Visit Lane’s BBQ to purchase their fantastic line of rubs and sauces. You can follow them on Facebook and Instagram.

Visit Fogo to purchase their premium lump charcoal. You can follow them on Twitter, Facebook, andInstagram.

After growing up in Michigan, Joe now lives in North Texas where he can barbecue year ’round. He cooks mostly on Big Green Eggs and some Webers and has competed in BGE competitions. When he’s not watching Michigan football, he also teaches BBQ classes at a local grilling store and does some catering. You can follow Joe on Twitter at @mmmgoblubbq and Instagram at @gobluebbq.

Tailgate Tuesday: Maple planked salmon

Tuesday, October 18th, 2016


tailgate-tuesday_2016_week7

Tailgate Tuesday is our weekly contribution from our resident pitmaster, Joe Pichey from GoBlueBBQ. These tailgate recipes will be posted each Tuesday throughout the football season and will feature a variety of appetizers, main courses, and sides to help you be the king of your next tailgate. Lane’s BBQ, a Bethlehem, Ga. based BBQ company, sponsors this season’s feature by providing their killer rubs and sauces for use in the recipes. Buy them here. In addition, Fogo Charcoal provides charcoal to use in each recipe. Buy it here.

Previous: Cedar planked scotch eggs, Pork tenderloin sliders with grilled cheese, Chicken street tacos,Sausage and cheese poppers, Tomato pie, smoked corn pudding
Full Archive here.

There are very few things I like better than planked salmon on the grill. Tops has to be a sweet and spicy rack of pork ribs followed closely by a peppery rubbed Texas style brisket. Both of these require at least five hours of my time and typically involve me waking up prior to sunrise for a noon kickoff. While I don’t have a problem doing this and typically enjoy the smell of pecan smoke mixing with my 4am coffee, sometimes I need something a little more healthy and easy to prepare. Planked maple salmon is fantastic and is always a crowd pleaser. Give this one a go for the big homecoming game and give your smoker a well-deserved break.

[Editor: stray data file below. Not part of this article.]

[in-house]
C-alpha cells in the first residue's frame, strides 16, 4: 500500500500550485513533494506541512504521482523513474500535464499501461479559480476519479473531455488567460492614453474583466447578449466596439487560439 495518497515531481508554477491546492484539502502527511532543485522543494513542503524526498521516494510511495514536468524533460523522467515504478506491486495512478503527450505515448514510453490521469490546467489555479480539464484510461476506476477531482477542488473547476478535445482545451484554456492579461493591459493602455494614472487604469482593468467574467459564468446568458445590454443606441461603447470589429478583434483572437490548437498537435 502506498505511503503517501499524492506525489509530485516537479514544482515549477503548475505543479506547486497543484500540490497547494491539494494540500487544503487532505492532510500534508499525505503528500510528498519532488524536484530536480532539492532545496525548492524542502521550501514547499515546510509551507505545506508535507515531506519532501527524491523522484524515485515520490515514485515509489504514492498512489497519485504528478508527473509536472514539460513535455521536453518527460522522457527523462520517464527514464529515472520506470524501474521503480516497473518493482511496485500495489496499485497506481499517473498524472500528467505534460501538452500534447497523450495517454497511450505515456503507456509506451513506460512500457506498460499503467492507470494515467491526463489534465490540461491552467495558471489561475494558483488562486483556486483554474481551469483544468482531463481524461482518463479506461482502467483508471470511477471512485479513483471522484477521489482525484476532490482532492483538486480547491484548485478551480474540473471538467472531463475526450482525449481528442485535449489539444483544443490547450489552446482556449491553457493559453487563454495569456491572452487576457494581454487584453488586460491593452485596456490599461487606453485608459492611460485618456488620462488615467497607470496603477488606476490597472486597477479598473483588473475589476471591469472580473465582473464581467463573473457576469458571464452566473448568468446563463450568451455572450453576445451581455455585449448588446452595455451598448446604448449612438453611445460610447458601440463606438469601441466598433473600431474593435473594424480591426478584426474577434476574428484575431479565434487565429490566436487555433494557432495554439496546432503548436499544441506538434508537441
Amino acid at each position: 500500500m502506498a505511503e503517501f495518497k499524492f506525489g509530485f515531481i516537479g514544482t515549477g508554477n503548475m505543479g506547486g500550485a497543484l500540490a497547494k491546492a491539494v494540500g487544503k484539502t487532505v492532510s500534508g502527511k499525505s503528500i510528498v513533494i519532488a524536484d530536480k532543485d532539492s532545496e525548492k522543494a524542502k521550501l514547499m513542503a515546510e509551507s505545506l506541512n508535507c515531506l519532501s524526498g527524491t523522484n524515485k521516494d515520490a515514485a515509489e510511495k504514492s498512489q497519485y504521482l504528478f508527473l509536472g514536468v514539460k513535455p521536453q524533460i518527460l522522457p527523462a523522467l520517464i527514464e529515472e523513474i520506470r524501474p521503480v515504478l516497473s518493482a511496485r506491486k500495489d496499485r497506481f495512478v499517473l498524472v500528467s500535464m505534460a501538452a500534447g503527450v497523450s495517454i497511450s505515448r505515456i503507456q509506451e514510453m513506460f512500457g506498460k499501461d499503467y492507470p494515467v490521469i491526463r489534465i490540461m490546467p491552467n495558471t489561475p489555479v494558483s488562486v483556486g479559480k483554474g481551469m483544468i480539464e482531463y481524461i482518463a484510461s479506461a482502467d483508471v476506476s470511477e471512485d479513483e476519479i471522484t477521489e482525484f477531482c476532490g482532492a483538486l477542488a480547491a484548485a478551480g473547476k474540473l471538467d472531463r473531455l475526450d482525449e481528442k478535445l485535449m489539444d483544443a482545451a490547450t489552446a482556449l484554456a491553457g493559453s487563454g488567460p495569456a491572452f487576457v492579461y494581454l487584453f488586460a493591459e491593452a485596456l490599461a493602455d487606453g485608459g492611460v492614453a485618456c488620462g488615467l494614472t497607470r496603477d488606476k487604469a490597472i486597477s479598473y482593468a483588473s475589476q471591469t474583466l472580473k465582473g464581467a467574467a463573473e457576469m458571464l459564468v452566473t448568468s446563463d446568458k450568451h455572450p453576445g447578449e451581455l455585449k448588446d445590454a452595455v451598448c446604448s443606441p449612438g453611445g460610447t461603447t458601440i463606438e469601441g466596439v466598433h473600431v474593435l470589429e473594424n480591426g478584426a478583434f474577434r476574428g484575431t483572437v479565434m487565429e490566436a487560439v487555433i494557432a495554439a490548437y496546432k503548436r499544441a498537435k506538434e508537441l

Ingredients

• Salmon filet – skin on
• Lane’s BBQ Q-Nami Rub
• Maple syrup or honey
• Chayder Cedar Plank (soaked in water for 30 minutes)
• Fogo Lump Charcoal

Directions

Soak your Chayder Cedar Plank in water for 30-60 minutes. This will ensure that the plank doesn’t burn on the grill. While the plank is soaking, set your grill up for indirect cooking and shoot for a temp of 275-300 degrees. Always use your Fogo Lump Charcoal as you’ll get a cleaner and hotter burn. It really is the best.

Once the plank has soaked for 30-60 minutes, remove from the water, and place over direct heat on the grill. Let burn for about five minutes or until a nice dark color appears on the plank. After five minutes, flip the plank so that the charred side is facing up. Place the salmon filet on the plank and season with your Lane’s BBQ Q-Nami Rub. Move the planked salmon over to the indirect side of the grill and away from direct heat. We want to cook this around 275-300 degrees for about 20-30 minutes.

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After 20 minutes, check the internal temperature of your salmon. I prefer my salmon cooked medium and that’s about 125 degrees internal. If you like yours a little more well done, go a little longer. Once the fish starts to sweat out the albumen — AKA “White Gunk” — you are nearing 125 degrees. This is just coagulated protein that gets squeezed out by the tightening of the fish.

Once the salmon gets to 115 degrees, start drizzling the top with your maple syrup or honey. Cover the entire top of your salmon. I prefer to drizzle than brushing as I want the rub to stay in place. After drizzling the syrup, close the lid and let go for another five minutes. Once the internal temp gets to 120 degrees, give it another drizzle. I actually mixed some maple syrup with some habanero honey I had left over. Great combo!

Once we get to 125 degrees internal, remove the planked salmon from the heat and let rest for five minutes. The syrup/honey will thicken and form a gooey layer of tastiness that you will love! It’s fantastic and packed with flavor. The smell from the charred cedar plank will have your neighbors peaking over your fence. If you don’t have a fence, they will just walk on up and introduce themselves.

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The total cook time on this is about 30 minutes and can be done with salmon, haddock, trout, walleye, etc. It’s a winner with most fin and grill combo’d creatures. The Chayder planks are the best on the market and made in Michigan. The owner, John, is a HUGE Michigan fan and can be found tailgating at The Big House several times each season. Give his planks a try and don’t forget to grab a few cedar wraps while you’re at it.